• Say Hello, to Hello Neighbor

    The word “fellowship” itself means a friendly relationship among people. In Alloy 26, we accept fellows into our Fellowship Program from all backgrounds – and our newest Fellowship team, Hello Neighbor, does something similar, but with refugees. Hello Neighbor is a mentorship program for refugees of all backgrounds. They accept refugees into their program, currently from six different countries, and match them with Pittsburgher mentors.


    We had the pleasure of interviewing Sloane Davidson of Hello Neighbor to find out what services they provide and how it’s such a great time to launch a startup company in Pittsburgh.


    Q: Tell us a little more about how you got the idea for Hello Neighbor?

    A: Hello Neighbor is an idea that I have sketched in just about every notebook I have had for the past 15 years. I would sit in meetings for jobs I had in my 20’s and dream about starting a mentorship program that helped support vulnerable communities. I have always valued the two-way street of mentorship having been both a mentor and mentee.


    I’m a native Pittsburgher but lived away for 15 years. It wasn’t until I moved back to Pittsburgh in 2015, that I really solidified what that could look like. Part of that process was completing my Masters in Public Policy and Management at The University of Pittsburgh over the past year. I was able to ground the concept for Hello Neighbor in an academic environment and my professors and fellow classmates were incredible in supporting Hello Neighbor and helping bring it to life.


    In looking back at my varied career, working across nonprofits and startups and various cities I’ve lived in, it was my time with international communities that I enjoyed the most. I started researching refugee resettlement and the process refugees go through. I wanted to help support a refugee family in my neighborhood. I was introduced to a Syrian family and invited them to Thanksgiving dinner at my house. This was immediately following the presidential election and the attention on refugees and refugee issues and so I think it was a bit of a perfect storm where I had this nascent idea and then had so much momentum behind me and in front of me that I felt like I couldn’t not do this. We’ve been called “Big Brothers and Big Sisters but for refugees by The New York Times and to grow to that level of recognition is definitely a goal of mine, that would be incredible!


    Q: What is your product/business?

    A: Hello Neighbor is a mentorship program for refugees. We are currently in our pilot, it’s a 4-month program where we match American families with refugee families. The Class of 2017 has 25 American families from 22 different Pittsburgh neighborhoods and 25 refugee families from 6 countries (Bhutan, Myanmar, Syria. Iraq, Afghanistan and the Democratic Republic of the Congo). The total class has over 180 participants including 86 children under the age of 18. It’s a wide range of occupations from the mentors, we have a chef from Morcilla who takes Arabic in his spare time, we have a playwright from East Liberty, we have young families and retirees and everyone in between. We even have a guy who is an HR manager but also one of the Pittsburgh Pirate Pierogies! It’s an amazing group of people.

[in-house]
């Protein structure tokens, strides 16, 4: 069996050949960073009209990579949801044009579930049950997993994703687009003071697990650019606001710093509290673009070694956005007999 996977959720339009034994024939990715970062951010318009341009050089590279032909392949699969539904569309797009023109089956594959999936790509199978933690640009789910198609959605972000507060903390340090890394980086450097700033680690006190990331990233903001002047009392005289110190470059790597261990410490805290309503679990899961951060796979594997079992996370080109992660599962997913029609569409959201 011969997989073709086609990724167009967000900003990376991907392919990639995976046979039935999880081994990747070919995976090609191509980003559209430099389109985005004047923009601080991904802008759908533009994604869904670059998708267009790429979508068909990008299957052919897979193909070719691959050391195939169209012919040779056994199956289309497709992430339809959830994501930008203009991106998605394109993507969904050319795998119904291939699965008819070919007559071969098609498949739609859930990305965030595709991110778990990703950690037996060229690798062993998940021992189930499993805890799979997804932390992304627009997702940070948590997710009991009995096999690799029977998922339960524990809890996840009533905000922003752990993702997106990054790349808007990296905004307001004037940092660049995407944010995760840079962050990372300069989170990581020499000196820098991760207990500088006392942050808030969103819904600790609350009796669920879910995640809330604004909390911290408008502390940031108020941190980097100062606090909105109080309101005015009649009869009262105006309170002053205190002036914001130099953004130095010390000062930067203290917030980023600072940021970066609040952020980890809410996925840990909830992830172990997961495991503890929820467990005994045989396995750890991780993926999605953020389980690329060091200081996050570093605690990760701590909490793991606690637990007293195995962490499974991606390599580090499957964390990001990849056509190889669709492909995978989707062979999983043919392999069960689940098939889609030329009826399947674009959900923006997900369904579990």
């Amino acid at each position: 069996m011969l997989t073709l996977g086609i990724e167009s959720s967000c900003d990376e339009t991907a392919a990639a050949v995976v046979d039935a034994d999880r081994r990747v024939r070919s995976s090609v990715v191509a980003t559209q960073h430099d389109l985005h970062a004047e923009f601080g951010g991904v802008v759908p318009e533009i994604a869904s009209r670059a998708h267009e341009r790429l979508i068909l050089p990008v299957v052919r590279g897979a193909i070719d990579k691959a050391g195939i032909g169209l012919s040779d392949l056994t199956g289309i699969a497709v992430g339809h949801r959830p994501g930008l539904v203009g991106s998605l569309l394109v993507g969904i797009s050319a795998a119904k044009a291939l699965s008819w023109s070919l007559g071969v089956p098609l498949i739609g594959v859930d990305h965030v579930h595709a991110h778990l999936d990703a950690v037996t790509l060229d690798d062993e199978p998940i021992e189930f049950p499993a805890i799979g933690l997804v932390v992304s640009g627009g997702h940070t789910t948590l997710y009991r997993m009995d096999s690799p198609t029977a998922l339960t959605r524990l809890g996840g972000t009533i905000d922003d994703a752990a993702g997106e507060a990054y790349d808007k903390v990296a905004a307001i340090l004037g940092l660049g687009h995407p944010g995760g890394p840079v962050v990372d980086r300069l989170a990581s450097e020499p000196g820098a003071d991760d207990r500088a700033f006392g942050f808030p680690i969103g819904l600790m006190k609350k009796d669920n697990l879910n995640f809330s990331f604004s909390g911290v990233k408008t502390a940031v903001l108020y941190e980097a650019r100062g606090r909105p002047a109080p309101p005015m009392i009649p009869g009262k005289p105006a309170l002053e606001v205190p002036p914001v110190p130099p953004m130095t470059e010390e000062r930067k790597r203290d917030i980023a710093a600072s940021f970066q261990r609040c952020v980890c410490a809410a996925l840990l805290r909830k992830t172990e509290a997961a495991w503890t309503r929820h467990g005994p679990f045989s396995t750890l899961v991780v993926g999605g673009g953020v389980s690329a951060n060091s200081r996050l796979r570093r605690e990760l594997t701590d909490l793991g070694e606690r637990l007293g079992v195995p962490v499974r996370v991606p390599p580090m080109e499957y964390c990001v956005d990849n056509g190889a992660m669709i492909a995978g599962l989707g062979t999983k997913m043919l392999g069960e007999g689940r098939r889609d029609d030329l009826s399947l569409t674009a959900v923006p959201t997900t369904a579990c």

We create community events to support refugees and immigrants and also have a dynamic national database that is a leading resource for people who want to get involved. Currently it has over 350 agencies from 49 states.


    Q: What’s next for Hello Neighbor?

    A: On one hand, I’m living in the moment right now because Hello Neighbor is an incredibly high-touch program and it’s critical that I get the pilot program right and it’s a success. To do that, I’m incredibly focused on the current class of mentors and mentees.


    One the other hand, I have gotten so much interest and inquiries around what’s next both in Pittsburgh and potentially for expanding to other cities in the U.S. To do that is a lot of work, many conversations, raising money, everything. I’m excited to see what the future holds. The second class of Pittsburgh mentor applications will open in fall for a program to run in early 2018.


    From there, the sky’s the limit! I’d love the opportunity to bring Hello Neighbor to other cities in the U.S. I’m thinking through how to do that and tapping into my own network of mentors and supporters to try and make that happen. I’m really excited about what the future holds for Hello Neighbor.


    Q: What excites you most about working in Pittsburgh?

    A: I’m really excited about working in Pittsburgh. As a native Pittsburgher who lived away for 15 years, I always wanted to move back. I’ve been back for 2 years, and I don’t think I would have been able to start Hello Neighbor anywhere else. I have had so much support from Pittsburghers in starting this and it’s given me the confidence to move it from an idea to a real live organization.


    I think that politicians and the media would have us believe that refugees are the problem and they are different from us. I don’t subscribe to that. I believe when you put two families together, they will find common ground and create a bond. That is what Hello Neighbor is all about. That is why Pittsburgh, a city built by and for immigrants and built around connecting many bridges to many communities, is perfect for launching Hello Neighbor.


    Alloy 26 Fellowship Program


    Our fellowship program grants accepted companies the chance to join our inspiring space for a FREE six-months stay, with ZERO equity fees, and no obligation to stay after the program ends.


    Check out more information at alloy26.com. And check back to learn more about our other 2017 Winter Fellows!